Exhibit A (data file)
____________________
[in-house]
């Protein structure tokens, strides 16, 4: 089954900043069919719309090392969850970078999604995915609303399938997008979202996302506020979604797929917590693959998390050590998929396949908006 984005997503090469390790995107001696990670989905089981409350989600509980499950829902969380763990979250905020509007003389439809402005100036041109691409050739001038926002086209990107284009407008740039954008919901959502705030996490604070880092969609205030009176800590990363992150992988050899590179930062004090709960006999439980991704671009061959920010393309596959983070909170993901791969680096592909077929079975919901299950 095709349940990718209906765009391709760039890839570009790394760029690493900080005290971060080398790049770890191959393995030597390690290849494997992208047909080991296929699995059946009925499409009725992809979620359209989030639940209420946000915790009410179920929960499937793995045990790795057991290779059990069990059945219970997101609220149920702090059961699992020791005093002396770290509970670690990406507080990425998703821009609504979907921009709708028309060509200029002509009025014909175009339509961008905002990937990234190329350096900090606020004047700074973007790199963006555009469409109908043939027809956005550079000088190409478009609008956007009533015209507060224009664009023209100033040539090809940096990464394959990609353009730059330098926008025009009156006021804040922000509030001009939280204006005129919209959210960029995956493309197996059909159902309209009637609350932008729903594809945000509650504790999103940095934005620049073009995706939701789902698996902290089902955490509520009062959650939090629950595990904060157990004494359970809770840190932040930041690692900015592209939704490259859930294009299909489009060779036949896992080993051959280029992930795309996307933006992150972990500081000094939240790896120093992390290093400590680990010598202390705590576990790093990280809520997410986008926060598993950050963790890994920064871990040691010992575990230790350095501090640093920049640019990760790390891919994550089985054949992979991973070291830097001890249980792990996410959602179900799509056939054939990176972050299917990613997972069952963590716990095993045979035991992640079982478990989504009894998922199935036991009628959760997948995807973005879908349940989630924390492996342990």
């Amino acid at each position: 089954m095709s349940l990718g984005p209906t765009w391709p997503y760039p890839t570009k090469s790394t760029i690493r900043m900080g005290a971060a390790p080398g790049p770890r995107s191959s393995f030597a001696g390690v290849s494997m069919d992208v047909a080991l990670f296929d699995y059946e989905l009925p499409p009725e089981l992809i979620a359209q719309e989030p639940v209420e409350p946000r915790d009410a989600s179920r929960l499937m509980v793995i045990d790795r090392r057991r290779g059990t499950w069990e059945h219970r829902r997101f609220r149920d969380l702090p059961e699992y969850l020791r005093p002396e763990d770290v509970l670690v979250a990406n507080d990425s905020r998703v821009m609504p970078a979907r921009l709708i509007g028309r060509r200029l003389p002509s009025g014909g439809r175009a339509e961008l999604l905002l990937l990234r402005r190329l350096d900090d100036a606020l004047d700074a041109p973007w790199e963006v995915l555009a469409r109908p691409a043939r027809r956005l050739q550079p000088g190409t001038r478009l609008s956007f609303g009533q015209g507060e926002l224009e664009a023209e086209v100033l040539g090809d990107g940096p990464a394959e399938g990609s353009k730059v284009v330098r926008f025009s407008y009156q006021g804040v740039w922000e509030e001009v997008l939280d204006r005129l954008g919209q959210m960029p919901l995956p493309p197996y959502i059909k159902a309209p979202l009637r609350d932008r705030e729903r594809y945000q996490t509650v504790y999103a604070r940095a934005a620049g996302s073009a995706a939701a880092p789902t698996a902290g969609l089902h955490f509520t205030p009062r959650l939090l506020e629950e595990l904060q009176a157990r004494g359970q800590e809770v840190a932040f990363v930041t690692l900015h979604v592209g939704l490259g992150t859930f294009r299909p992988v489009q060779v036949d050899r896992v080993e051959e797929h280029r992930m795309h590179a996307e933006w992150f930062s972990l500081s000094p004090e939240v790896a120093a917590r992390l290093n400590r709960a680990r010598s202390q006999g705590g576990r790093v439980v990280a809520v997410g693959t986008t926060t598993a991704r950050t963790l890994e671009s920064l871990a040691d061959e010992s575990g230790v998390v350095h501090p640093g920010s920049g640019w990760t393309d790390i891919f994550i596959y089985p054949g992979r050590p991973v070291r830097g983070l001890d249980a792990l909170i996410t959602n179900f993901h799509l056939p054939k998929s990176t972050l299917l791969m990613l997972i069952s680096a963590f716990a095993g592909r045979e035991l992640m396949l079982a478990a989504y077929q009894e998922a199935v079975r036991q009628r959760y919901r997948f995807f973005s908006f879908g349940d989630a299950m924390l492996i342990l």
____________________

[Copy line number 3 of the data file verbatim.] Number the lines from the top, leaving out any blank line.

């Amino acid at each position: 089954m095709s349940l990718g984005p209906t765009w391709p997503y760039p890839t570009k090469s790394t760029i690493r900043m900080g005290a971060a390790p080398g790049p770890r995107s191959s393995f030597a001696g390690v290849s494997m069919d992208v047909a080991l990670f296929d699995y059946e989905l009925p499409p009725e089981l992809i979620a359209q719309e989030p639940v209420e409350p946000r915790d009410a989600s179920r929960l499937m509980v793995i045990d790795r090392r057991r290779g059990t499950w069990e059945h219970r829902r997101f609220r149920d969380l702090p059961e699992y969850l020791r005093p002396e763990d770290v509970l670690v979250a990406n507080d990425s905020r998703v821009m609504p970078a979907r921009l709708i509007g028309r060509r200029l003389p002509s009025g014909g439809r175009a339509e961008l999604l905002l990937l990234r402005r190329l350096d900090d100036a606020l004047d700074a041109p973007w790199e963006v995915l555009a469409r109908p691409a043939r027809r956005l050739q550079p000088g190409t001038r478009l609008s956007f609303g009533q015209g507060e926002l224009e664009a023209e086209v100033l040539g090809d990107g940096p990464a394959e399938g990609s353009k730059v284009v330098r926008f025009s407008y009156q006021g804040v740039w922000e509030e001009v997008l939280d204006r005129l954008g919209q959210m960029p919901l995956p493309p197996y959502i059909k159902a309209p979202l009637r609350d932008r705030e729903r594809y945000q996490t509650v504790y999103a604070r940095a934005a620049g996302s073009a995706a939701a880092p789902t698996a902290g969609l089902h955490f509520t205030p009062r959650l939090l506020e629950e595990l904060q009176a157990r004494g359970q800590e809770v840190a932040f990363v930041t690692l900015h979604v592209g939704l490259g992150t859930f294009r299909p992988v489009q060779v036949d050899r896992v080993e051959e797929h280029r992930m795309h590179a996307e933006w992150f930062s972990l500081s000094p004090e939240v790896a120093a917590r992390l290093n400590r709960a680990r010598s202390q006999g705590g576990r790093v439980v990280a809520v997410g693959t986008t926060t598993a991704r950050t963790l890994e671009s920064l871990a040691d061959e010992s575990g230790v998390v350095h501090p640093g920010s920049g640019w990760t393309d790390i891919f994550i596959y089985p054949g992979r050590p991973v070291r830097g983070l001890d249980a792990l909170i996410t959602n179900f993901h799509l056939p054939k998929s990176t972050l299917l791969m990613l997972i069952s680096a963590f716990a095993g592909r045979e035991l992640m396949l079982a478990a989504y077929q009894e998922a199935v079975r036991q009628r959760y919901r997948f995807f973005s908006f879908g349940d989630a299950m924390l492996i342990l």